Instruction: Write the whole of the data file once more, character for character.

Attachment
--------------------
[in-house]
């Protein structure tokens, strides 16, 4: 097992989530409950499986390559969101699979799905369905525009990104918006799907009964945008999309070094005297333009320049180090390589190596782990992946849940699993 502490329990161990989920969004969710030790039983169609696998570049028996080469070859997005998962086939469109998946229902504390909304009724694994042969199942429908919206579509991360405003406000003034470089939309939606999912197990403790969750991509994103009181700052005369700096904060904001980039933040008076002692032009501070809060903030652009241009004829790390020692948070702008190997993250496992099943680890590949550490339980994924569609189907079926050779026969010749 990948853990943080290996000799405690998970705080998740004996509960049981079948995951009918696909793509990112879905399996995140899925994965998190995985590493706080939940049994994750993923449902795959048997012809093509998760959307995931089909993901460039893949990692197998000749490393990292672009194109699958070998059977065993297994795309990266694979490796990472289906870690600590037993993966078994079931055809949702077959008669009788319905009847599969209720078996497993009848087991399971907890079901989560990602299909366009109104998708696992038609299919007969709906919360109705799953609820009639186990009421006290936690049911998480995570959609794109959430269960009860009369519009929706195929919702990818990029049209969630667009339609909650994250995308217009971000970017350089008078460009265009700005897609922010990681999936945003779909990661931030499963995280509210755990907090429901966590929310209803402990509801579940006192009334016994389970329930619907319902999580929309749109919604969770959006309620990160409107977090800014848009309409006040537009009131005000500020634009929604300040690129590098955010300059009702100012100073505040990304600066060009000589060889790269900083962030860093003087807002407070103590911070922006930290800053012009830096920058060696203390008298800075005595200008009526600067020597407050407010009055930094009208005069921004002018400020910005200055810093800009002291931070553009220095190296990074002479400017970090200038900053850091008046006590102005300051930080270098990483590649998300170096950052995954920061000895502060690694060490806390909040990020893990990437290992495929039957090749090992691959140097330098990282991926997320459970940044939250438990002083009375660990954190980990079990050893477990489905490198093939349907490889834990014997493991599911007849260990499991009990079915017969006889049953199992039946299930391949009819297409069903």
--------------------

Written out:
[in-house]
């Protein structure tokens, strides 16, 4: 097992989530409950499986390559969101699979799905369905525009990104918006799907009964945008999309070094005297333009320049180090390589190596782990992946849940699993 502490329990161990989920969004969710030790039983169609696998570049028996080469070859997005998962086939469109998946229902504390909304009724694994042969199942429908919206579509991360405003406000003034470089939309939606999912197990403790969750991509994103009181700052005369700096904060904001980039933040008076002692032009501070809060903030652009241009004829790390020692948070702008190997993250496992099943680890590949550490339980994924569609189907079926050779026969010749 990948853990943080290996000799405690998970705080998740004996509960049981079948995951009918696909793509990112879905399996995140899925994965998190995985590493706080939940049994994750993923449902795959048997012809093509998760959307995931089909993901460039893949990692197998000749490393990292672009194109699958070998059977065993297994795309990266694979490796990472289906870690600590037993993966078994079931055809949702077959008669009788319905009847599969209720078996497993009848087991399971907890079901989560990602299909366009109104998708696992038609299919007969709906919360109705799953609820009639186990009421006290936690049911998480995570959609794109959430269960009860009369519009929706195929919702990818990029049209969630667009339609909650994250995308217009971000970017350089008078460009265009700005897609922010990681999936945003779909990661931030499963995280509210755990907090429901966590929310209803402990509801579940006192009334016994389970329930619907319902999580929309749109919604969770959006309620990160409107977090800014848009309409006040537009009131005000500020634009929604300040690129590098955010300059009702100012100073505040990304600066060009000589060889790269900083962030860093003087807002407070103590911070922006930290800053012009830096920058060696203390008298800075005595200008009526600067020597407050407010009055930094009208005069921004002018400020910005200055810093800009002291931070553009220095190296990074002479400017970090200038900053850091008046006590102005300051930080270098990483590649998300170096950052995954920061000895502060690694060490806390909040990020893990990437290992495929039957090749090992691959140097330098990282991926997320459970940044939250438990002083009375660990954190980990079990050893477990489905490198093939349907490889834990014997493991599911007849260990499991009990079915017969006889049953199992039946299930391949009819297409069903």